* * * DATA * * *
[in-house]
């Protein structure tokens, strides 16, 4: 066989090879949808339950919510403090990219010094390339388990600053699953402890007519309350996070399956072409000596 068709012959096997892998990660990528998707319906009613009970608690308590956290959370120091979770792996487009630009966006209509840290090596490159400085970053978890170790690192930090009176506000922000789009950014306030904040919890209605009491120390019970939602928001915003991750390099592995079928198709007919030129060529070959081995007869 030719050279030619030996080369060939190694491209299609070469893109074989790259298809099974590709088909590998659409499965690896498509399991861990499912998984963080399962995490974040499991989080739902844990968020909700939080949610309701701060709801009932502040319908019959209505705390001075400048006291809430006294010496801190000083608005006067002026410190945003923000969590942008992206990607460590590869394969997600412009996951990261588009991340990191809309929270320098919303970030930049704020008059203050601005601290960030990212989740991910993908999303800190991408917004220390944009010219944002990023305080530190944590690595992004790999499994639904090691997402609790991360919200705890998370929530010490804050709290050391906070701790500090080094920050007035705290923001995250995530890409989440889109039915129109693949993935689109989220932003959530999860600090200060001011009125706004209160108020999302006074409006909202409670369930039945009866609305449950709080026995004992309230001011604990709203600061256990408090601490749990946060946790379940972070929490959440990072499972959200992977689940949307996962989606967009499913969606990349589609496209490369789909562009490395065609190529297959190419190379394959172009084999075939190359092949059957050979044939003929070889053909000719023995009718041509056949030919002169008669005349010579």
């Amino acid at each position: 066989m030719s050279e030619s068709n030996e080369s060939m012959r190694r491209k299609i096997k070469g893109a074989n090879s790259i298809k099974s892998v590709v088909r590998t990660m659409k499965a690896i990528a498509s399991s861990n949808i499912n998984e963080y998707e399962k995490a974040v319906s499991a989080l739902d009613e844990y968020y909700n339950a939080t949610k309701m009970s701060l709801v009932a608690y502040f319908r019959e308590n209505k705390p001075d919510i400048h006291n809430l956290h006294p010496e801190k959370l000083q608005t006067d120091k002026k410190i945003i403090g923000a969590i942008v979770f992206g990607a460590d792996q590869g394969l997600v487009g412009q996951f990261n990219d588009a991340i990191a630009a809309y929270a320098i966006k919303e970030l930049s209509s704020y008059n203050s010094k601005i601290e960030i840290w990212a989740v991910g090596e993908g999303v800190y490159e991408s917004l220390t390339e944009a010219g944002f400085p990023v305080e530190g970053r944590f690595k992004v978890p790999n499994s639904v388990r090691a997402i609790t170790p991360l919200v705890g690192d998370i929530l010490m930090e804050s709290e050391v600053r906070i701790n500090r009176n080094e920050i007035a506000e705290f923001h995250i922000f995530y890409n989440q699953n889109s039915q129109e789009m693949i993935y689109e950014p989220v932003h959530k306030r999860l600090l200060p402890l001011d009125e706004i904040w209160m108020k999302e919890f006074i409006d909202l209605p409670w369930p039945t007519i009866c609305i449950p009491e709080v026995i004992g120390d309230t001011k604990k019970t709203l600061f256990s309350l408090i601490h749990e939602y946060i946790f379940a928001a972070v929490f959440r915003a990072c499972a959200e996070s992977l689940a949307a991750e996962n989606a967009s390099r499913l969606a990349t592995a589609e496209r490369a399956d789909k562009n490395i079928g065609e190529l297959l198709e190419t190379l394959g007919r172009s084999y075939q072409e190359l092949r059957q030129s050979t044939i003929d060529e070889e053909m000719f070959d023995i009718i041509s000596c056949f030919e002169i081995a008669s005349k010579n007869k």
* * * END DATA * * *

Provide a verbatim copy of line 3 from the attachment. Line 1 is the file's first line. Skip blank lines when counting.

């Amino acid at each position: 066989m030719s050279e030619s068709n030996e080369s060939m012959r190694r491209k299609i096997k070469g893109a074989n090879s790259i298809k099974s892998v590709v088909r590998t990660m659409k499965a690896i990528a498509s399991s861990n949808i499912n998984e963080y998707e399962k995490a974040v319906s499991a989080l739902d009613e844990y968020y909700n339950a939080t949610k309701m009970s701060l709801v009932a608690y502040f319908r019959e308590n209505k705390p001075d919510i400048h006291n809430l956290h006294p010496e801190k959370l000083q608005t006067d120091k002026k410190i945003i403090g923000a969590i942008v979770f992206g990607a460590d792996q590869g394969l997600v487009g412009q996951f990261n990219d588009a991340i990191a630009a809309y929270a320098i966006k919303e970030l930049s209509s704020y008059n203050s010094k601005i601290e960030i840290w990212a989740v991910g090596e993908g999303v800190y490159e991408s917004l220390t390339e944009a010219g944002f400085p990023v305080e530190g970053r944590f690595k992004v978890p790999n499994s639904v388990r090691a997402i609790t170790p991360l919200v705890g690192d998370i929530l010490m930090e804050s709290e050391v600053r906070i701790n500090r009176n080094e920050i007035a506000e705290f923001h995250i922000f995530y890409n989440q699953n889109s039915q129109e789009m693949i993935y689109e950014p989220v932003h959530k306030r999860l600090l200060p402890l001011d009125e706004i904040w209160m108020k999302e919890f006074i409006d909202l209605p409670w369930p039945t007519i009866c609305i449950p009491e709080v026995i004992g120390d309230t001011k604990k019970t709203l600061f256990s309350l408090i601490h749990e939602y946060i946790f379940a928001a972070v929490f959440r915003a990072c499972a959200e996070s992977l689940a949307a991750e996962n989606a967009s390099r499913l969606a990349t592995a589609e496209r490369a399956d789909k562009n490395i079928g065609e190529l297959l198709e190419t190379l394959g007919r172009s084999y075939q072409e190359l092949r059957q030129s050979t044939i003929d060529e070889e053909m000719f070959d023995i009718i041509s000596c056949f030919e002169i081995a008669s005349k010579n007869k």